The days for planning my garden for the next season are now, that is always very enjoyable. This year my plan it to grow many more flowers, wild and cultivated, so that as many as possible insects will have food. For ourselves I plan to grow some flowering shrubs that will cheer us during winter. Bright yellow Forsythia comes to mind, but more research is wanted.
What I take away from this winter is that there are certain vegetables that will grow easily and that we eat every day, these would be leeks, kale, chard, and herbs, these I will grow again and more plentiful next winter.
I wish those of us who garden a great season and much fun and happiness in their garden! 🙂
We were in Antwerp for a few hours only, Ian wanted to see the area around the cathedral, and I wanted to see the Lace shops in the same area. We had some lunch too 😃 Flemish food obviously! I love going back to Antwerp, eventough we mainly stay in Lier, which is not very far away, only a short train journey.
I went for a little walk today, it was misty but very mild. At about three in the afternoon I stepped out wanting to enjoy the birdsong along the way. There is a little boreen (path) close by, which is flanked by rock and hedge on both sides. I find the nicest little plants there and today was no different even if it is mid-winter. The temperature is 11C which is quite normal for the time of the year here in sub-tropical West Cork (due to the gulf-stream bringing warmth to our region). There was a slight smell of some coal burning chimney’s but only slight as the breeze carried the smell away. It was great to feel the fresh breeze on my face and give my legs some movement after all the sitting down at my study the last few months. I finished my course now and I found it immensely interesting. Thank you Yale University and Coursera. I learned all about the development of Gothic architecture in Cathedral building, and read some medieval literature and history. I feel so enriched by it all and enjoyed every minute of it. It is now back to my blog writing and to my garden! Wishing everyone of my friends and followers a relaxing day and a nice Christmas.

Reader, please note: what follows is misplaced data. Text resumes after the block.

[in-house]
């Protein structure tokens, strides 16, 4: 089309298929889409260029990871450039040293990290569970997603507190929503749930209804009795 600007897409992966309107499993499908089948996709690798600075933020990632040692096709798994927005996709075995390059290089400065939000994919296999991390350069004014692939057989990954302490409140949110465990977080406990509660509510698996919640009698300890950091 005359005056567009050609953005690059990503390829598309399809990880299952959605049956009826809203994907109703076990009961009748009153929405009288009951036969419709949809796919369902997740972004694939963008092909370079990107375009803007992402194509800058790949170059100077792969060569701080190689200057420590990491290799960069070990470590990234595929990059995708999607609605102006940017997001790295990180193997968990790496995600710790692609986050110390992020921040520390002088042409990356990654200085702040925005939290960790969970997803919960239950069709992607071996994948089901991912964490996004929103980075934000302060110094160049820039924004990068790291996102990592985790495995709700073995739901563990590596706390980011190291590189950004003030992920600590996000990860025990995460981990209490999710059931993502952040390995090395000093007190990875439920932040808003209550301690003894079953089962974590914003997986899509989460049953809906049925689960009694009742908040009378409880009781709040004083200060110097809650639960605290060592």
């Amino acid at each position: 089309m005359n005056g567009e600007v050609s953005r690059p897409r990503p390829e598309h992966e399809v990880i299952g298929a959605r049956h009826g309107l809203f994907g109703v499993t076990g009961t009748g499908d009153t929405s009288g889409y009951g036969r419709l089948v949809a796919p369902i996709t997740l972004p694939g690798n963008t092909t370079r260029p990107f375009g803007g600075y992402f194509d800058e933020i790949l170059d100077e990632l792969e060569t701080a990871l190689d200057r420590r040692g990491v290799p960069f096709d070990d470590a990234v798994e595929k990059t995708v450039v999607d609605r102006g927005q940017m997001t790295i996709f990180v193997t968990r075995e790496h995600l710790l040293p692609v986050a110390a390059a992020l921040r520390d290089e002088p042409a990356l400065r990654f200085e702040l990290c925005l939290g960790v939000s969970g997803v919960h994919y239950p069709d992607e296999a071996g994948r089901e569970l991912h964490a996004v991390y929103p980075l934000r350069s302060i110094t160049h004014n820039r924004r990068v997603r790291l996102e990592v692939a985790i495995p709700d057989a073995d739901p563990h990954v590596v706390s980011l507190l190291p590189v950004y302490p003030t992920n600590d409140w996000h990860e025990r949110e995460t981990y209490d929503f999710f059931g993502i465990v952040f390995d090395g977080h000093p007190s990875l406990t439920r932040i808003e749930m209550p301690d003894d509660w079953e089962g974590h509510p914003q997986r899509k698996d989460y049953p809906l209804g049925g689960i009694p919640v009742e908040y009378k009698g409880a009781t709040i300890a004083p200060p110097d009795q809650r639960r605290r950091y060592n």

Wishing all my dear friends and followers all over the earth at this time of the year blessings and happiness. And most of all Peace worldwide and also in our own lives and in ourselves. Much love to you all.